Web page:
I probably wouldn't go longer than a month without a lesson. But once you know how to practice, you've got the books with excercises to correct problems that you're experiencing, you should be able to learn sufficiently to stay at an ok level and keep the money in the bank.

You'll probably never get into a college or conservatorium with no teacher, but if you're just playing for enjoyment then that should be sufficient

November 7, 2004 at 09:16 PM · Okay so everyone says, get a teacher. If in the end it's absolutely impossible for you to get a teacher, however, we haven't given you a lot of advice in teaching yourself. Here is what I can suggest.

Have an amazing schedule for yourself. First of all, get a blank notebook if you don't already have one, and list the pieces, etudes, and scales (including arpeggios and double-stops - these are immesely important, and more so without a teacher to tell you when you are out of tune!) you are doing, along with seven check boxes. This is a weekly schedule--every day you practice those things, check them off.

Along with a weekly schedule, have a LONG TERM schedule. Research pieces (or ask us!) that you want to be playing (or should be playing) by 12th grade, and the progression you should learn thereof. That way, you will know which concertos you should be working on in 10th grade, in 11th grade, in 12th grade. You'll know you want to finish Kreutzer (etudes) by the end of 10th grade or whatever, and start on Rode (also etudes--very famous).

That's a great starting point I think, having a good schedule. Just keep yourself on track, and you will do fine. You have a million message boards at your disposal, you can ask questions, etc; Everyone needs a teacher, but if you are diligent and do your homework on what pieces you should be doing for your level, you can do quite well without.

Best wishes! Ask more questions!

PS: They say the teacher will come when the student is ready. Don't be discouraged!

November 7, 2004 at 09:54 PM · If a teacher is absolutely impossible, how about someone who plays the violin well to check out what you are doing once in a while just to spot trouble spots and propose solutions. What we are doing and what we think we are doing can be such different things.

November 7, 2004 at 10:28 PM · Exactly, that's another good point. Surround yourself with other violinists that you look up to (or are at your level); get involved as much as possible in orchestras, ensembles, places and people that can introduce you to good teachers in the area and good groups in the area. Go to concerts (in my area, there are plenty of free concerts) frequently. Ask to observe violin classes (private lessons they probably won't allow, but group lessons--if there are any around--you would probably be allowed to watch). That's another reason you need to know teachers in the area even if you aren't taking from them. Develop relationships with them and their students, and hover their concerts as well.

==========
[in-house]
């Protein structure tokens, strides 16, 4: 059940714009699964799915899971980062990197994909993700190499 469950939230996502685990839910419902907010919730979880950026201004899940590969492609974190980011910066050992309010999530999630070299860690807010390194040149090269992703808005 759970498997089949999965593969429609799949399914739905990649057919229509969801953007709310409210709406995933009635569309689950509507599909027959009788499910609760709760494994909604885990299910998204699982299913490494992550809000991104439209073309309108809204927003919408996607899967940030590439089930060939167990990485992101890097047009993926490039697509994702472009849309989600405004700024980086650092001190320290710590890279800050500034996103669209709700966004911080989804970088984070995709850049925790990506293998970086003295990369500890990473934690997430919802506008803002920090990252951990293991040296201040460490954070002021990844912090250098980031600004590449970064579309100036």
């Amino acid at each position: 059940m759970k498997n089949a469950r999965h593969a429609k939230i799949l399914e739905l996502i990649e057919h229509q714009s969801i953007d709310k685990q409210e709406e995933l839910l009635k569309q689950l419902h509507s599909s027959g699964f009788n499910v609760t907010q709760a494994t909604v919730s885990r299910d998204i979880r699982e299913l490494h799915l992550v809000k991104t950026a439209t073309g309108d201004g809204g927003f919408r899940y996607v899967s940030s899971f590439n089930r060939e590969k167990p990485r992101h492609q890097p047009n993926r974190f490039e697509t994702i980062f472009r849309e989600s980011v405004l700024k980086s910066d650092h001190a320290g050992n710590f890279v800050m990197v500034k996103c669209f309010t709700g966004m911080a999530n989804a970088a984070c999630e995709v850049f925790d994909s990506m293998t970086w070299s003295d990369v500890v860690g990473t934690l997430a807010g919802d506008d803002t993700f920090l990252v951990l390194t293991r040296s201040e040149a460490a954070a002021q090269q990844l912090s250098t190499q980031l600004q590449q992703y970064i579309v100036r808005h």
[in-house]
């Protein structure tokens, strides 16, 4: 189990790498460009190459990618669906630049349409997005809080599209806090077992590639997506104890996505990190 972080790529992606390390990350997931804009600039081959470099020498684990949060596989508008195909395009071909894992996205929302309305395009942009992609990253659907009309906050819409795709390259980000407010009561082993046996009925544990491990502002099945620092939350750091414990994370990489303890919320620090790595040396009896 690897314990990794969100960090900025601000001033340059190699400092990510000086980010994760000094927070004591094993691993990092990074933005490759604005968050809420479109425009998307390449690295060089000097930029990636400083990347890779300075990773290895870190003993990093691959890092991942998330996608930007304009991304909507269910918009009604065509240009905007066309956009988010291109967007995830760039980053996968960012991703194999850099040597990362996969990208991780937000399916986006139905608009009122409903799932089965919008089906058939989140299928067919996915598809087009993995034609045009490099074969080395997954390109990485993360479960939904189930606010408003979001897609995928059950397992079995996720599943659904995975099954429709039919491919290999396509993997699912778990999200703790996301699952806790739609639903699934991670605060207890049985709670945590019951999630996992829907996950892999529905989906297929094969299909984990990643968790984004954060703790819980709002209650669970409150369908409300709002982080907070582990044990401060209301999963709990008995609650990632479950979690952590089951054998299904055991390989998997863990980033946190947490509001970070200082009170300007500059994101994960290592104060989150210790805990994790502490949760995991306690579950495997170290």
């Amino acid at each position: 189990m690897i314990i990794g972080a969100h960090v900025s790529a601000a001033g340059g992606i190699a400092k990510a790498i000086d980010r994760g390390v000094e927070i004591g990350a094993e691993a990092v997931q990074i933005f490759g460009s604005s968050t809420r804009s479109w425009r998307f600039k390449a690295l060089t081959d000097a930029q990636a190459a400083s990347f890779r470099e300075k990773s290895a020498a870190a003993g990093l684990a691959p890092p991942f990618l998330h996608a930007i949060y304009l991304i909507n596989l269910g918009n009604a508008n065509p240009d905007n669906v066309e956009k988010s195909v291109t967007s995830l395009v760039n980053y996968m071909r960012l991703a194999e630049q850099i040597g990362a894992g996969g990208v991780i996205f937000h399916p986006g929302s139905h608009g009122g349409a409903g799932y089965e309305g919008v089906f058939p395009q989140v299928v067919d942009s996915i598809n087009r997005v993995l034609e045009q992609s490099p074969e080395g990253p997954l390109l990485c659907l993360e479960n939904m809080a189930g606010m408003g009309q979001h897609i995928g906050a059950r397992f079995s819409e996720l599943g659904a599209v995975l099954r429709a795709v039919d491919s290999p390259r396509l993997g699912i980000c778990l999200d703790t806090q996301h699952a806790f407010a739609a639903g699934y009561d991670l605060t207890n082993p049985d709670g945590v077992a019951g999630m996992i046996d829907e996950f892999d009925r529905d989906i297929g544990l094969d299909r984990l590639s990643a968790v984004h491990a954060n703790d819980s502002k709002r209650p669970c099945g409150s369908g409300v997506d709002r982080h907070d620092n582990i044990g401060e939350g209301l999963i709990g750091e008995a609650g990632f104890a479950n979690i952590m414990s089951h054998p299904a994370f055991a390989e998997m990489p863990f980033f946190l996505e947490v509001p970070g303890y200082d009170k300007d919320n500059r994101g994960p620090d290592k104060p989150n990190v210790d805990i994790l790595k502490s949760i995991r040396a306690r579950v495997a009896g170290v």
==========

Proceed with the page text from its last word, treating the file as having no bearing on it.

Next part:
November 7, 2004 at 10:49 PM · very good advice, i'm sure other violinsts in an orchestra or whatever would be happy to give you little pointers.

November 8, 2004 at 01:24 PM · Thanks again, it all SOUNDS great... but this is how it is around my area. If your in orchestra, your a dork :P That's fine with me, cause I bet it's like that everywhere. But here's where the problems arise. Although we have many kdis who can play like anything and are just so great and get lessons by world famous teachers, they hate playing. I'm 6th chair 2nd violin in Sympohinic (best of the 3 classes) which is great, but everyone behind me just doesn't care about playing at all and aren't very good. All the people infront of me REALLY hate playing... it seems like the better they get, the more they dislike playing. I know ONE person who would consider listening to me and whatnot... guess I'll have to ask. About schedules and self-practice, that sounds smart lol. Can't believe I never thought of it, I usually just get home.. whip out my violin and play for about 3+ hours. (Not straight, but probably net that much) Where can I get these Kreutzer and Rode etudes from? Should I just go to my local music shop and ask? If so, what exactly for? I just made a nifty weekly schedule with Excel :P Long term however, well... I don't have any clue what I should be playing. And Paganini right now probably isn't the best thing ;)

November 8, 2004 at 02:48 PM · The Kreutzer is 42 Studies for Violin by Kreutzer. The ROde is similar (I don't know the exact title) but if you ask for Kreutzer violin Studies and Rode Violin Studies you should find them. ALternatively you could possibly google them and find out that way.

November 8, 2004 at 07:37 PM · yeah Josh I'm not sure what level of playing you are but I would definitely work your way up - Rode is quite difficult, I would wait awhile on that one (probably at least 2 years). Kreutzer you work your way up, there are some "easy" ones at the beginning that will get you started. I think I've got my book somewhere, if you want fingerings or pointers I could scan in my pencil markings :)

as for other etudes, do your homework; I would call your local music shop and see if they can advise a lower level Kretzer book for you, like Kodaly, Wohlhart, Sevcik or that double-stops book (the red ones... can someone help me out here? I can't remember the author). other than that, just stop by the music shop, look through their etude books and see what level looks about right for you.